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Patti Smith’s memoir turns small moments into heavy reflections

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Heather Scott Partington

Four stars

M Train By Patti Smith, $25.

“Nothing can be truly replicated,” Patti Smith says in her new memoir, M Train. “Not a love, not a jewel, not a single line.” Yet in the span of her book, the musician distills ineffable, tragic human existence into a collection of experiences, meditating on the intangible permanence of loss over a lifetime. Through freely associated vignettes and artful snapshots of her life—a catalog of the unremarkable told in remarkable language—the artist creates an elegy for objects, people and muses she’s left behind. Smith’s M Train demonstrates, once again, the artist’s ability to turn a phrase or an image on its head. Her routines and quirks permeate the narrative repetitively; her bleak days and spartan way of living allow for both quiet moments and mournful reflection.

A sense of grief permeates M Train. “We want things we cannot have,” she writes. “We seek to reclaim a certain moment, sound, sensation. I want to hear my mother’s voice. I want to see my children as children. Hands small, feet swift. Everything changes. Boy grown, father dead, daughter taller than me, weeping from a bad dream. Please stay forever, I say to the things I know. Don’t go. Don’t grow.”

M Train exists mostly in the ordinary spaces of Smith’s life—time spent watching TV at home, time spent on airplanes and in cafés. But whether she writes of a dream or a lost coat, she connects threads of memory, pain and the absurdity of human experience. “I have always hated loose ends,” she tells us.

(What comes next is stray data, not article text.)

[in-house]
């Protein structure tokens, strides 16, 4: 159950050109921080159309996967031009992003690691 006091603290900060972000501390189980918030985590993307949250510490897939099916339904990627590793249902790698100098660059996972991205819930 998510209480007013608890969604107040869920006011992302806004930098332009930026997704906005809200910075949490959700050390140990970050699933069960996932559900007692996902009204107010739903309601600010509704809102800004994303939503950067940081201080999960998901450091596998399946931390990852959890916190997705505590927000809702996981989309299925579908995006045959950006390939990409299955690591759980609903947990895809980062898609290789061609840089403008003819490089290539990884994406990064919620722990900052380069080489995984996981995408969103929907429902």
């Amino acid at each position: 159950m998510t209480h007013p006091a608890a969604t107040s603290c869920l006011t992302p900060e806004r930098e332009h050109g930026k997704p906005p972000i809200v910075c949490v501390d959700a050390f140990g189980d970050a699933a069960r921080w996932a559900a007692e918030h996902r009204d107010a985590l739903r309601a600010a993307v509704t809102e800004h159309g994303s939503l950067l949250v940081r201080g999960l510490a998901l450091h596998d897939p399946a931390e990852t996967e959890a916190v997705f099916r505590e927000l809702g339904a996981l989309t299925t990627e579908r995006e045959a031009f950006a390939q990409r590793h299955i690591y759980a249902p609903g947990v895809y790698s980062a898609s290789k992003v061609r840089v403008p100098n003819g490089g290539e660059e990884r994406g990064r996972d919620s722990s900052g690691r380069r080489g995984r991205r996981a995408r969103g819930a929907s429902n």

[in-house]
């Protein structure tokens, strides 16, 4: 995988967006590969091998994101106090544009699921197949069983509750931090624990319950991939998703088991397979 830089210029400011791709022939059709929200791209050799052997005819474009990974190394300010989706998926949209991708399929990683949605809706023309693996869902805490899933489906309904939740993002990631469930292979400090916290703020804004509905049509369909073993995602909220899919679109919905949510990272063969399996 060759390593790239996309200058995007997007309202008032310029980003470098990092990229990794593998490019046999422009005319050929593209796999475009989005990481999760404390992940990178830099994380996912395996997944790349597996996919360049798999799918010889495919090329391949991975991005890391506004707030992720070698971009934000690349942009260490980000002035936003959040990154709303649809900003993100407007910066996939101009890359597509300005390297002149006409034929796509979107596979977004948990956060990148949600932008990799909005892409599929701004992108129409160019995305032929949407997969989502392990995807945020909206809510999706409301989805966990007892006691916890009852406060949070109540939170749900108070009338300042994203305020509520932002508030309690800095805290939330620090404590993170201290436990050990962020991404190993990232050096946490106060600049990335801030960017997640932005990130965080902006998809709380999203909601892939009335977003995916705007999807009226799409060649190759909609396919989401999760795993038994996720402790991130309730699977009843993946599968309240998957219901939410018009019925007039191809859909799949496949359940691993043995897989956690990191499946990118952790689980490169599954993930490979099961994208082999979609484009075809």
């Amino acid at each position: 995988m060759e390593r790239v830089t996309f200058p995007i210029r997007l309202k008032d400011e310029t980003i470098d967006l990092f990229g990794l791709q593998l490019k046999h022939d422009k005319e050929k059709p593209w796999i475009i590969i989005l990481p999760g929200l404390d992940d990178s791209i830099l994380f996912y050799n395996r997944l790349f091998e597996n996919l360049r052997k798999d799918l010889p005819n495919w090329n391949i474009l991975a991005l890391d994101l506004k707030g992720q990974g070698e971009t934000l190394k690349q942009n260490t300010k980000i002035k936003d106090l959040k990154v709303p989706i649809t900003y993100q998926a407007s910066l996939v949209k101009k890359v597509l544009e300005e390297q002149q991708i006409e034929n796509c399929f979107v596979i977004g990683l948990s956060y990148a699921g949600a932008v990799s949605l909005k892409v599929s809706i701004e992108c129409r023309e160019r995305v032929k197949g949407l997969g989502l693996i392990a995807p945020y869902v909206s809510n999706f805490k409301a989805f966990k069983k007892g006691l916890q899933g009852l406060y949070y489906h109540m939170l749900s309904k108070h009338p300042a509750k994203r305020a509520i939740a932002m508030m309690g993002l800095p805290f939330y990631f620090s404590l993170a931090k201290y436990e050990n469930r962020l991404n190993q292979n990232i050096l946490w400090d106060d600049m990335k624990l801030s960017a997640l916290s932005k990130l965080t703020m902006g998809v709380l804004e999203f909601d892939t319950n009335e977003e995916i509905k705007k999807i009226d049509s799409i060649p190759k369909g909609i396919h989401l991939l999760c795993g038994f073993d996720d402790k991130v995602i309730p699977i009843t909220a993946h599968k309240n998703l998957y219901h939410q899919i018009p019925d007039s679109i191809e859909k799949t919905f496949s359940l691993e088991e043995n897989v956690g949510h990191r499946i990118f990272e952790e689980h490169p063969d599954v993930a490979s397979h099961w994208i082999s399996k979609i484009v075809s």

Smith is as captivating narrating a meal (“Just silence black coffee olive oil fresh mint brown bread”) as she is illustrating the nature of masterpiece. At one point she delineates the different types of masterful work, and then pages later, refutes her assertion: “The truth is that there is only one kind of masterpiece: a masterpiece.” Though she settles on a single idea, her work is richer for the struggle. M Train floats languorously from past to present, from dream to waking moment. Smith grieves for lost things, people and places. Her work embodies a constant yearning, and the effect of her amalgamated experiences is a picture of life that becomes about accepting loss. There’s a conceit carried through the book about writing when there’s nothing to say; in Smith’s moments of nothing, though, she says everything.

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